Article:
Extended Data Fig. 1 Correlation between the incidence of hourly rainfall intensities and seasonal total rainfall, extreme heat, and maximum daily rainfall.

Correlation coefficient of seasonal occurrence (hours) of rainfall of given intensities with seasonal total rainfall, killing degree days, and maximum daily rainfall, with annotated zones of significant positive (green) and negative (red) yield response (P < 0.05).

Source data

Extended Data Fig. 2 Regional maize and soy yield sensitivity to drizzle and heavy rainfall.

a) Schematic map of regional boundaries. Northeast is defined as latitude ≥40°N, east of 93°W, southeast as latitude <40°N, east of 93°W, and west as 93 to 104°W. b) Regional variation in the incidence of differing rainfall intensities, as percent deviation from the national mean incidence (Fig. 2). Regional mean county-level yield sensitivity (±SE) to hourly rainfall intensity per hour of exposure for ce) maize, and fh) soy. Extreme rainfall bins >40 mm hr−1 are omitted due to insufficient data for sample stratification. Sensitivities are plotted on symmetric logarithmic axes, with correspondingly transformed relative error bars. Green and red points indicate significant positive and negative sensitivities (two-sided P < 0.05).

Source data

Extended Data Fig. 3 Maize and soy yield sensitivity to drizzle and heavy rainfall among counties with more and less extensive irrigation.

Mean county-level yield sensitivity (±SE) to hourly rainfall intensity per hour of exposure for a, b) counties with less than 5% of crop area irrigated, and c, d) counties with more than 5% crop area irrigated (see Methods). Results are shown for maize in a) and c), and for soy in b) and d). Extreme rainfall bins >40 mm hr−1 are omitted due to insufficient data for sample stratification. Sensitivities are plotted on symmetric logarithmic axes, with correspondingly transformed relative error bars. Dark green and red points indicate significant positive and negative sensitivities (two-sided P < 0.05), while pink and light green points denote weakly significant effects (two-sided P < 0.1). The total counties analyzed is less than for the other analyses as irrigation data is not available for all counties.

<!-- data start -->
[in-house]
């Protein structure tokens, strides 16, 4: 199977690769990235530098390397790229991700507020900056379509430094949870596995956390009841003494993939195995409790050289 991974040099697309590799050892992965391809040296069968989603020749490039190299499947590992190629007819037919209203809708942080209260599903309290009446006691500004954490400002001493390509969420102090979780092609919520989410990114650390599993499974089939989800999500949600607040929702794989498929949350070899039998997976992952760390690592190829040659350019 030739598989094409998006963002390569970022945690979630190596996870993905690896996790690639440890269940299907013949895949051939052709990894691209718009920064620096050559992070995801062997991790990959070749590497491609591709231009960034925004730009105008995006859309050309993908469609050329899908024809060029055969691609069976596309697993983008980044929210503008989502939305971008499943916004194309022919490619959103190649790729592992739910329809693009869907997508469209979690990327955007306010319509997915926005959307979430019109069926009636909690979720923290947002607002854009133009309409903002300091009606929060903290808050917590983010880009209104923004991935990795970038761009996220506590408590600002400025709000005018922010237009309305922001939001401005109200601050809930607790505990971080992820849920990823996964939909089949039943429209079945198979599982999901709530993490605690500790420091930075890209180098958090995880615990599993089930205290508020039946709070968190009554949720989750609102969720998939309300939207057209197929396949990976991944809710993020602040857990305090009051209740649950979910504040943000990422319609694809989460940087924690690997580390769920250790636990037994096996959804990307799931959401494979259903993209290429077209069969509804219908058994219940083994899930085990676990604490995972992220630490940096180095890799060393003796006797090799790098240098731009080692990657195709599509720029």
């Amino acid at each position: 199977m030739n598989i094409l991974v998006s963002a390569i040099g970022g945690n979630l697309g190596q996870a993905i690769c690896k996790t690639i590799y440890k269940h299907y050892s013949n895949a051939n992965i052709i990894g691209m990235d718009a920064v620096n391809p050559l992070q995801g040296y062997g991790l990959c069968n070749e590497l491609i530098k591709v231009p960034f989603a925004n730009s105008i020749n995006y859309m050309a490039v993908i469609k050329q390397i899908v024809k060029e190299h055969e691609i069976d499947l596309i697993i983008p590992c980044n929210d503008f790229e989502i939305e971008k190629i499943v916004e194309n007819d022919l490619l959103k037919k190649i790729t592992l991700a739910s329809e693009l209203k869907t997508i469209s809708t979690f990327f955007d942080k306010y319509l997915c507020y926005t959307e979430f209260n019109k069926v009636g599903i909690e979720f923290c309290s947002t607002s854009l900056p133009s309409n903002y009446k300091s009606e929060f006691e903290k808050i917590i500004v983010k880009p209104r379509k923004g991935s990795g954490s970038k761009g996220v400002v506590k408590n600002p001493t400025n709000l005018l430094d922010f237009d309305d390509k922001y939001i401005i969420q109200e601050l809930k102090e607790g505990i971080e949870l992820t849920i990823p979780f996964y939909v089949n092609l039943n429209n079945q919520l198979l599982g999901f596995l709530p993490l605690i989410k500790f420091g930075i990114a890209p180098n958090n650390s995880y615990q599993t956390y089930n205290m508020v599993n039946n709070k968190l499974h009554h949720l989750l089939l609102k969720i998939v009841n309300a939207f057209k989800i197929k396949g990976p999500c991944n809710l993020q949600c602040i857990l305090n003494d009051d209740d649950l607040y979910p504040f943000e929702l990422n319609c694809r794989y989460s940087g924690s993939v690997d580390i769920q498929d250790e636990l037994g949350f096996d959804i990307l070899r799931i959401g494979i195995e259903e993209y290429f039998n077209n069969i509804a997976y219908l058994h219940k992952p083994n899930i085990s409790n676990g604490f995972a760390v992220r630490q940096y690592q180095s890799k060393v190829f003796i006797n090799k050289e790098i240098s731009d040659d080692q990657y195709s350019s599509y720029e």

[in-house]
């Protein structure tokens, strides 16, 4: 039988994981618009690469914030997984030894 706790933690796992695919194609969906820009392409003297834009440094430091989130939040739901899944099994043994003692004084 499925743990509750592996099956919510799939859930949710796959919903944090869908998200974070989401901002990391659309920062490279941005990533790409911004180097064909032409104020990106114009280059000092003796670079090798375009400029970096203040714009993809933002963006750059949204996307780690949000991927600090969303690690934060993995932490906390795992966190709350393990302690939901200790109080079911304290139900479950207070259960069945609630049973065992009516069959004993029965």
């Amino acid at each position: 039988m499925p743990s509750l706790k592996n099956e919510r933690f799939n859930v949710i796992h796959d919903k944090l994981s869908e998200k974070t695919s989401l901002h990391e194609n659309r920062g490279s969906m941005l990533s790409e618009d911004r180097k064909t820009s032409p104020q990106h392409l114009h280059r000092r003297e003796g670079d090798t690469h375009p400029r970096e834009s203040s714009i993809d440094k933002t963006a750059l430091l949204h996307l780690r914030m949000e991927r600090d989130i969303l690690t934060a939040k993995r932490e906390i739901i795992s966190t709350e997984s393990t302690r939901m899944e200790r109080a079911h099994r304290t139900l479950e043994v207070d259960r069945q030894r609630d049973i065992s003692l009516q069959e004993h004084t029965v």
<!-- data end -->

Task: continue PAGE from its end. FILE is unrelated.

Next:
Source data

Extended Data Fig. 4 Projected future incidence of heavy and extreme rainfall under climate warming.

Intensified distributions of heavy and extreme hourly rainfall under idealized warming of 1, 2 and 4 K projected by shifting the 2002–2017 baseline distribution (black curve, Fig. 2) under a) the uniform low-change scenario, b) the uniform high-change scenario, and c) the amplified scenario with greater intensification for higher intensities.

Source data

Supplementary information

Supplementary Information

Supplementary Figs. 1–8 and Tables 1–5.

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Source Data Extended Data Fig. 1

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Source data for Extended Data Fig. 3.

Source Data Extended Data Fig. 4

Source data for Extended Data Fig. 4.

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Lesk, C., Coffel, E. & Horton, R. Net benefits to US soy and maize yields from intensifying hourly rainfall. Nat. Clim. Chang. 10, 819–822 (2020).